“I don't know if everyone has one of those moments where the questions that had been dwindling in the back of their minds are finally allowed to break free and cause a frantic rush to consult one's bible, but I remember mine. It was in sixth grade and I had just fallen deeply, madly in love with geology. I GOT geology. It made sense to me. It was concrete, real, and in the sixth grade at least didn't involve a great deal of math, even then my archnemesis. Our teacher was discussing the age of Earth and one of my Evangelical friends stood up and announced that Earth couldn't possibly be over 4 billion years old because the bible says it's only about 6000 years old. I wanted so much to agree with her, because I was of course a good little Catholic, and we Catholics are nothing if not set in tradition, but something about it just refused to sit right with me. I got out my bible later and tried to figure out where this 6000 years thing came from, but neither my patience nor my understanding would allow me to do so. I decided then and there to believe that Earth was over 4 billion years old, because science could explain it to me in ways that the bible could not...[This response was 4,000+ words, so I edited it down, not because it wasn't all great, but because it would have been three times longer than my post!]... I'm certain the town of just over 300 people I grew up in has gay people. I know about my dad's best friend's sister. And possibly our Church's organist. And maybe that one kid. And my friend's dad. There are others, certainly. People I don't know about it because they're not ready to let it be known or because they're ashamed to admit it or because it's none of my damn business in the first place. But in towns of just over 300 people, it's NOT something you talk about. Brian knew this about me. And he chose to tell me anyway. I felt closer to him at that moment than I had ever felt before during all our discussions of life and the universe and whatever other deep things teenagers feel the need to discuss. And not once, not ever, did I think that Brian had chosen to be that way. And if it wasn't a choice, then he was made that way, and who was I to argue with the way God had made him...I didn't get the title of your post until I read through t the end. Then I understood and appreciated it. Thank you for being brave enough to say it.” --Marly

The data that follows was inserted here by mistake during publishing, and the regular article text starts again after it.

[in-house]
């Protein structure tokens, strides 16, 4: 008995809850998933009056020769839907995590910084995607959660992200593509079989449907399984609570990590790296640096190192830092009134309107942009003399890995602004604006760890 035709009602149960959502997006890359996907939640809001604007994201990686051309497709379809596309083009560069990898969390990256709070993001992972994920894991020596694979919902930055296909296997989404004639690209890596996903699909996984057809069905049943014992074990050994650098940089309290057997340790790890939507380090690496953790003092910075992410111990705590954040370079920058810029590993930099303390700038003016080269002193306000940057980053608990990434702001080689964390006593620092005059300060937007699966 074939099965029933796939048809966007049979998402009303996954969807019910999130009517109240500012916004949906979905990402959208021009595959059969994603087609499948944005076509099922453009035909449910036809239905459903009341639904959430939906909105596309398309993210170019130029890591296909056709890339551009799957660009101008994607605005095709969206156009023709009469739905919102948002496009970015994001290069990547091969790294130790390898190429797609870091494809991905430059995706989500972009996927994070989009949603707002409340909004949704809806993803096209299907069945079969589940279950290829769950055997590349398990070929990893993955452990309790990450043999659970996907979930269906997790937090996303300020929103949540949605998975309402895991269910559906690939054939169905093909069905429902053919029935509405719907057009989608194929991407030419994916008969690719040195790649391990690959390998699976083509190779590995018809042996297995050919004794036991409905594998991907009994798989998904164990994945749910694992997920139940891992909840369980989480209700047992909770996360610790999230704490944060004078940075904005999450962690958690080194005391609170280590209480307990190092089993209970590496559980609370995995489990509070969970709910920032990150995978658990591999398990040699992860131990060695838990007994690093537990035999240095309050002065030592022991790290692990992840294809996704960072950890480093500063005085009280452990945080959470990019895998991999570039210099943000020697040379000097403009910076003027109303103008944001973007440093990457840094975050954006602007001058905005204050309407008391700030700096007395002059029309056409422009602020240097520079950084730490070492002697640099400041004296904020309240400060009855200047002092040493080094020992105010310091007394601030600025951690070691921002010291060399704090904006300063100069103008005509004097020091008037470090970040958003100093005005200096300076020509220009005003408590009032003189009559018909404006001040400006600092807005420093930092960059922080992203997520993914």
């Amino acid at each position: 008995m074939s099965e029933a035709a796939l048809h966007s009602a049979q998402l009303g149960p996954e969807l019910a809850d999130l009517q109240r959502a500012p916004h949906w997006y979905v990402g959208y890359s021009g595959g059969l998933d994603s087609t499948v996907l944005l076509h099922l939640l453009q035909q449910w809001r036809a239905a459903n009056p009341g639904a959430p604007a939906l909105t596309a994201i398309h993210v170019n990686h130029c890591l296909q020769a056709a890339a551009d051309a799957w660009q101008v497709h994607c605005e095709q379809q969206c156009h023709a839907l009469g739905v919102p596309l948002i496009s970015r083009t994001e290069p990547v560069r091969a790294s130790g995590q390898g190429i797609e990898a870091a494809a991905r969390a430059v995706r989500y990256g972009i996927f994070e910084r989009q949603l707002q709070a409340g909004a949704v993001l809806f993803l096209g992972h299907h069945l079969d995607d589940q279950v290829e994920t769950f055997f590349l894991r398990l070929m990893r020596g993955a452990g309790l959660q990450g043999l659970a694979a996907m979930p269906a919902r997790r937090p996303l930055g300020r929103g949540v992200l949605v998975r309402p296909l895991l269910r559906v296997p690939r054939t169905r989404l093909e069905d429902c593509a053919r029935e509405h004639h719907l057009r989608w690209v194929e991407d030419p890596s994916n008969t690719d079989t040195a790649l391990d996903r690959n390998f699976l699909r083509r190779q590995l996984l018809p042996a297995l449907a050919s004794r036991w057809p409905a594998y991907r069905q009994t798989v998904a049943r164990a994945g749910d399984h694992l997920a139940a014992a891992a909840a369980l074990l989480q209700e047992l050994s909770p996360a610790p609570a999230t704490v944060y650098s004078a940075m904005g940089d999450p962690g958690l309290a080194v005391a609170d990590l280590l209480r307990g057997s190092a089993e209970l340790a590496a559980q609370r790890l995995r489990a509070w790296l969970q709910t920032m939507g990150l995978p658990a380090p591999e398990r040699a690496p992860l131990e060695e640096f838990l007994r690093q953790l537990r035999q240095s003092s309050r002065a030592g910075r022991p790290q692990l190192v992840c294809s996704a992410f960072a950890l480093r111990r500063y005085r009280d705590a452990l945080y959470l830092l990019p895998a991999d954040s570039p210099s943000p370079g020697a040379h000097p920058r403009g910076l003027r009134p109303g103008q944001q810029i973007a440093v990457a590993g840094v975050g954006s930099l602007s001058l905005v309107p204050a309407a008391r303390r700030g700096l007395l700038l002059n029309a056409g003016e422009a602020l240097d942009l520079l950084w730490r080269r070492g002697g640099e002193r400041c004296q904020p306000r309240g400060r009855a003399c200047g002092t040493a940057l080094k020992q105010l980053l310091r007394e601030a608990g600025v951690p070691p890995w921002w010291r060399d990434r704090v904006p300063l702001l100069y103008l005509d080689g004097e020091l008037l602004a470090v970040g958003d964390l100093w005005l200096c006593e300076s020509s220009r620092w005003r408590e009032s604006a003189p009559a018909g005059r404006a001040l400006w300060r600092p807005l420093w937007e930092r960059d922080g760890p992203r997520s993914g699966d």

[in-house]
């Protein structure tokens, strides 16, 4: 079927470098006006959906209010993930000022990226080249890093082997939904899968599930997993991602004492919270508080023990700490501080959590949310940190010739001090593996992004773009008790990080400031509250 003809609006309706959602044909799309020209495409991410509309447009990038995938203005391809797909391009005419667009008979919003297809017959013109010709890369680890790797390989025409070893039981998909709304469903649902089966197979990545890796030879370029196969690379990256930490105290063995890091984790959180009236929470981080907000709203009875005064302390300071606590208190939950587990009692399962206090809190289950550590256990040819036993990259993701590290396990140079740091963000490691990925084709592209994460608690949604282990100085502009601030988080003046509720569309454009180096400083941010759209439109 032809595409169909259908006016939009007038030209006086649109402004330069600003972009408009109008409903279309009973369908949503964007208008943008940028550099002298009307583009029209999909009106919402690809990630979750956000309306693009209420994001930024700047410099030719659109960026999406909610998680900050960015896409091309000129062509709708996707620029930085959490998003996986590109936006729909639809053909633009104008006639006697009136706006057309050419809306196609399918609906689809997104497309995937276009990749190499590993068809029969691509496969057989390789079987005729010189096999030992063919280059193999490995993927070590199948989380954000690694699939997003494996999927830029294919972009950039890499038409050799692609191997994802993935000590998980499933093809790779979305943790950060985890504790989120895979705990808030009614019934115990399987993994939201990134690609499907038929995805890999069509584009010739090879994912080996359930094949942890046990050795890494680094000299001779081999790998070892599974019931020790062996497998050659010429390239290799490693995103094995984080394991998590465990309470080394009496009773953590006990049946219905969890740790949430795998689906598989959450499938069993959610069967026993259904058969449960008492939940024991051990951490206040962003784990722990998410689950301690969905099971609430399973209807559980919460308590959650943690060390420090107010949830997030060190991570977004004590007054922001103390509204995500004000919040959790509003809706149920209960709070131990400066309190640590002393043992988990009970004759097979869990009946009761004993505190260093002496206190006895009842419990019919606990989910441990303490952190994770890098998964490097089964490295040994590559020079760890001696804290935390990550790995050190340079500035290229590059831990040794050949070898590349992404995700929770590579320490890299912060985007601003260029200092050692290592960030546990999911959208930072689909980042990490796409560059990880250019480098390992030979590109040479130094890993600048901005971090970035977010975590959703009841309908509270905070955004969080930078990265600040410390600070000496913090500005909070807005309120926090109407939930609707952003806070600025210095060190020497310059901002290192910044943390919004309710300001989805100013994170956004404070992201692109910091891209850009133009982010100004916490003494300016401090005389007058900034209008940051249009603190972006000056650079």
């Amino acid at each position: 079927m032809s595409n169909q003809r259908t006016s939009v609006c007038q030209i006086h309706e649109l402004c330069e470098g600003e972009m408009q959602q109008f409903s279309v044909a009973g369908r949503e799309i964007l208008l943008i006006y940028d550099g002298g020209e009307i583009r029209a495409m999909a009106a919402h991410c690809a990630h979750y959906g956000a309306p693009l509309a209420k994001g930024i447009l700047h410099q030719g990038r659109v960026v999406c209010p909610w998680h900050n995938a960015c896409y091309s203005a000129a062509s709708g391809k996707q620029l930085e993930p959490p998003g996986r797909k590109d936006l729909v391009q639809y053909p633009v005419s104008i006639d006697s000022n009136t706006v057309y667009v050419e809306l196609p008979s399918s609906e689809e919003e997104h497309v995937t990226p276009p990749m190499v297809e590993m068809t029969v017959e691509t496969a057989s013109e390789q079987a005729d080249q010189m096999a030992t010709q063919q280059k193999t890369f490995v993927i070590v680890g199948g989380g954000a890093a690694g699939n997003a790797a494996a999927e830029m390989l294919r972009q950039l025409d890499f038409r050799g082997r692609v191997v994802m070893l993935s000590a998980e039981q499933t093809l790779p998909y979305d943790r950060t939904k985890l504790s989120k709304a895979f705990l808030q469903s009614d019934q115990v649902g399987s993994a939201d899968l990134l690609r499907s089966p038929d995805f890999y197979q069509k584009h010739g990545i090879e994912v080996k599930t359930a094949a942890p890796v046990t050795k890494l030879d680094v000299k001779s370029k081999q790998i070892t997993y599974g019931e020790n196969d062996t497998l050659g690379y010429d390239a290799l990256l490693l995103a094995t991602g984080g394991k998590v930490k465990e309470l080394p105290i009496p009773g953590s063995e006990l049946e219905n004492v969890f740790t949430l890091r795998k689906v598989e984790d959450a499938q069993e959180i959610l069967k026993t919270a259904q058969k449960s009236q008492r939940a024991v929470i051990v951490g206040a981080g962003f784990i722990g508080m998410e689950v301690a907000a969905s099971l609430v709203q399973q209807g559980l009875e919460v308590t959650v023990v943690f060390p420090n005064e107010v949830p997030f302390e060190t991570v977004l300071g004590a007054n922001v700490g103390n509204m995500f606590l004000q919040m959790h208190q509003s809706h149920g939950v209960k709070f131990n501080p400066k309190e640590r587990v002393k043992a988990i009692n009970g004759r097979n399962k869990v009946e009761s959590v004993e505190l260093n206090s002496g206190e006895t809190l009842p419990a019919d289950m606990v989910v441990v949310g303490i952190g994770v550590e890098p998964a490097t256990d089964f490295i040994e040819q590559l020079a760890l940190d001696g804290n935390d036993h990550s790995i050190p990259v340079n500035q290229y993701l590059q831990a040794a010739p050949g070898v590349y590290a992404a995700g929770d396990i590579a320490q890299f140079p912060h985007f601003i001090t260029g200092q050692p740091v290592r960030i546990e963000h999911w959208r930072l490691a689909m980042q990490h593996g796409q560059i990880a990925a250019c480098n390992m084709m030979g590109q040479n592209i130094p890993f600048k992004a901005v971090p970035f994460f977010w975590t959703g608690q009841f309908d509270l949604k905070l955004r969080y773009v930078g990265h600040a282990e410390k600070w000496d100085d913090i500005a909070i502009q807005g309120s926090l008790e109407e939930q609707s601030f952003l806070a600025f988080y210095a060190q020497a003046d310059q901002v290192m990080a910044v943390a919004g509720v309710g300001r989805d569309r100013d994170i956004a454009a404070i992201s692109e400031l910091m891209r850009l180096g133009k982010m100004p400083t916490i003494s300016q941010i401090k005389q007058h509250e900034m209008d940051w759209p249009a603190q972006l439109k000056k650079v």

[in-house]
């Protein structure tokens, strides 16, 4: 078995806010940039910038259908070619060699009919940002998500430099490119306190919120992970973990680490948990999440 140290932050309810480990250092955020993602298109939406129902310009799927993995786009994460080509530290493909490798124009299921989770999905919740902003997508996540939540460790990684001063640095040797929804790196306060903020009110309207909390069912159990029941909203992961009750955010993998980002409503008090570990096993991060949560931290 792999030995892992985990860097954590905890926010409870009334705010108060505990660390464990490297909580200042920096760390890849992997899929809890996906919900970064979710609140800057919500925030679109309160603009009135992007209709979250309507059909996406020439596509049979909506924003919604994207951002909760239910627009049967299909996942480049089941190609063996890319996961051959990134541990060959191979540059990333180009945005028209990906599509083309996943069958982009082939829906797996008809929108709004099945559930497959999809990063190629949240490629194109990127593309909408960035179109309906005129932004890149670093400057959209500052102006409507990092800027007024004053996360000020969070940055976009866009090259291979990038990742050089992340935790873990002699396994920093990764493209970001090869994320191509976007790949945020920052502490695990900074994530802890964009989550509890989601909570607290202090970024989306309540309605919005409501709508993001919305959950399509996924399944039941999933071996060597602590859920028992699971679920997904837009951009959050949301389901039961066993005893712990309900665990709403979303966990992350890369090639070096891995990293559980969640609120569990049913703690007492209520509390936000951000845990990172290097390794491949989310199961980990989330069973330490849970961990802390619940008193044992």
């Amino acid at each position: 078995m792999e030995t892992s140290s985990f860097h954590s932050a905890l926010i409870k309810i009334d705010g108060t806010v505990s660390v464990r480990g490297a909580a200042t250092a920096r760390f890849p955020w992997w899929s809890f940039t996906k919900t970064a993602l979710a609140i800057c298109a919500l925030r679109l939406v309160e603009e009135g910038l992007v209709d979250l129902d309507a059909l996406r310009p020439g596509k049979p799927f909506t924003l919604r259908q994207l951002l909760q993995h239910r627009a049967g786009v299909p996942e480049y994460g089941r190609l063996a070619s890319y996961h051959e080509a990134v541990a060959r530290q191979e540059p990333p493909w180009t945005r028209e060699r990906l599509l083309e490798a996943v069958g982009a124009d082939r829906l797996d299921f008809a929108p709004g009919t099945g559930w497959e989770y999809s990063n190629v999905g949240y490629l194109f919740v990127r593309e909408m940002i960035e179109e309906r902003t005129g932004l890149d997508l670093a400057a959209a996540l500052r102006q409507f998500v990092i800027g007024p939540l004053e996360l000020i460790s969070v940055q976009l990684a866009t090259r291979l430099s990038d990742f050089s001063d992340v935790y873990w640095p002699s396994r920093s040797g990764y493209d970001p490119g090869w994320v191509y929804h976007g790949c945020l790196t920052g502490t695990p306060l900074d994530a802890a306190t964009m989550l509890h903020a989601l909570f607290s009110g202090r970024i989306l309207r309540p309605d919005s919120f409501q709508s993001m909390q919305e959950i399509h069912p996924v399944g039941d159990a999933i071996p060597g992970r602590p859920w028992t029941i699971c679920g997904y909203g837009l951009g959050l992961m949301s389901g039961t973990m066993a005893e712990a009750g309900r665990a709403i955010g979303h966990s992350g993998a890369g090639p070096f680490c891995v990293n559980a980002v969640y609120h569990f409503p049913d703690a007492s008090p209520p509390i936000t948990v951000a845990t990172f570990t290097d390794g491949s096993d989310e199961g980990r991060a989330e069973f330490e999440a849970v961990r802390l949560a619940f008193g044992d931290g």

“One of the reasons I left my church was because of this issue. I can see your points better then the theologians who where trying to "teach" me. I am asked by God to question my leaders, I guess most churches forget that. Thank you for being an inspiration to everyone who reads your blog, even if they don't want to admit it.” --Anonymous

“I know we barely know each other, other than mutual friends, but I wanted to thank you for that blog post. What a powerful and bold statement you are making.  I serve on the **** GLBT Anti-Harassment **** (we counselor and provide resources to students who have been attacked, been discriminated against, or have been targeted because of their orientation), and we recently talked about the idea of allies. One point that I feel is so incredibly important, is that I, as a gay man, can defend GLBT people all day - it makes sense, I care about my community. Consequently, when straight individuals do the same gesture, it means so much more.. you're fighting a battle, pioneering in some aspects, that is outside of your zone.. and it means all the world to me. Thank you again. I mean it. Thank you.” --Anonymous

“So I'm still recovering from years of spiritual oppression and evangelical I still "hide." But I'm with you on your latest blog.  And I also don't think anyone is going to hell. And Mark Driscoll is pretty much Satan. Now you know. Don't tell anyone.” --Anonymous